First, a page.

Two teenagers were waiting for a ride home after rugby practice at Bishop Viard College in Porirua when one of them spotted a suspicious-looking man.
Oliver and Robert's otherwise normal February evening soon took a dramatic turn when they helped police arrest the man who fleeing after a stolen car crashed.
Yesterday they received an Area Commander's Certificate of Appreciation at a full school assembly for their courageous intervention.
Oliver, aged 17, was waiting in front of the school for his mother to pick him up after First XV rugby practice and told the Herald he originally didn't think much of a man who walked up and into the school building.
"Then he just came back my way and I just had this feeling, like a self-protection feeling. I just didn't feel safe so I kept an eye out and took out my earphones that I had on."
Oliver's mother was struck in traffic to make way for police cars trying to get to the scene.
She arrived around the same time as police who, Oliver said, began scouring surrounding bush.
Oliver looked back to see the same man coming down the stairs leading to the school and told his mother: "That's the guy".
"We didn't even know if the police were looking for a person - I just had a feeling it was him," Oliver said.
He and Robert, 15, moved to cover the areas leading away from the school.
The man started running towards Oliver, but then changed tack to head towards Robert, the boys said.
Robert said he "grabbed" the man by his shoulder and chest, but let go when it appeared the offender was reaching for something in his pocket.
A dog handler then caught up with the boys asking which direction the man had gone.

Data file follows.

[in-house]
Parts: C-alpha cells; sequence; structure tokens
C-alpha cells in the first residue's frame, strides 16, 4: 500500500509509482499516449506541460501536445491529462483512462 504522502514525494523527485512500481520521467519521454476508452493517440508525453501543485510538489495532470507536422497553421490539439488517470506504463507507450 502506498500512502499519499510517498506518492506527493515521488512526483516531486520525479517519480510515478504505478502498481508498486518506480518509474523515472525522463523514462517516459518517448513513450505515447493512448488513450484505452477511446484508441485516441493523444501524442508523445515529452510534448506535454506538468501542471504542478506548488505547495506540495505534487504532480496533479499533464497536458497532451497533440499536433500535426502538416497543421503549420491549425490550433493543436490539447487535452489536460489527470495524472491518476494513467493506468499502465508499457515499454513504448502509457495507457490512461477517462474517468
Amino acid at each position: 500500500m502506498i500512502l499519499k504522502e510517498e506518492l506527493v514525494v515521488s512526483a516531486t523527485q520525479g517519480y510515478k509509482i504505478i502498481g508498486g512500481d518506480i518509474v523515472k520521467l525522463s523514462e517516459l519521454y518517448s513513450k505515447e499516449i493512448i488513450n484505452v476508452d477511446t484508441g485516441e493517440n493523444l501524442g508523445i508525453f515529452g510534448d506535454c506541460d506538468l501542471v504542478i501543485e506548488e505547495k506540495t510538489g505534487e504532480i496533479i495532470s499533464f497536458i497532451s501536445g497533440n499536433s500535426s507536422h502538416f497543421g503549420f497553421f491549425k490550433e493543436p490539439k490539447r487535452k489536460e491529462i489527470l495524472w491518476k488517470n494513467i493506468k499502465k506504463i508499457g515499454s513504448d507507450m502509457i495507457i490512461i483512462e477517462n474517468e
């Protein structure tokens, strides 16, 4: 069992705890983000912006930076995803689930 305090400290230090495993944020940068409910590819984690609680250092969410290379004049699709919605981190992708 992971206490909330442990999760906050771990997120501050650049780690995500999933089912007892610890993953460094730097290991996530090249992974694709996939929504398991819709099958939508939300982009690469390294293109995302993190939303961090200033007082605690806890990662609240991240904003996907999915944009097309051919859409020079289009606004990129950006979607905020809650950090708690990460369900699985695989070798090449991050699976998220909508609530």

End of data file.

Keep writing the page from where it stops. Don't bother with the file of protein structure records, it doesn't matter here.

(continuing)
They followed the handler about 10 steps behind in their rugby boots "just in case they needed help", Robert said.
The group heard the sound of breaking glass as they moved behind the school and found the offender had smashed a window to get into the main office.
"Luckily we didn't have our office lady in there at that time," Oliver said.
The dog handler lifted the dog through the broken window and followed, while the boys stood by outside.
They could see the dog handler had the offender mostly cornered, but didn't quite have enough hands while hanging onto the dog as well.
Robert smashed the rest of the window so Oliver could get inside, relatively unscathed, to help.
Oliver said he stood over the offender to make sure he couldn't get away before back-up police officers reached the scene.
"It wasn't scary at the time, it was more just adrenalin."
The pair had to stay focused, Robert said.
"Because if the police officer needed us to really do something, then you'd want to be able to do it. So you had to be shocked but, at the same time be relaxed and take everything in."
Robert has thought about entering the police force himself one day and said it was good to see first hand what they actually do.
"The risk that they take for other people, it's really inspiring, it's a tough job."
Acting response manager for Kāpiti Mana Robert Florkowski said police were pleased to recognise the pair's brave actions.
"Their courageous efforts to intervene, tackle the offender, and support the arresting officer undoubtedly assisted in preventing further harm across our district."
He said they played a vital role in stalling the offender long enough for police to be able to make the arrest.
A man is before the court facing several charges with further charges pending as the matter is still under investigation.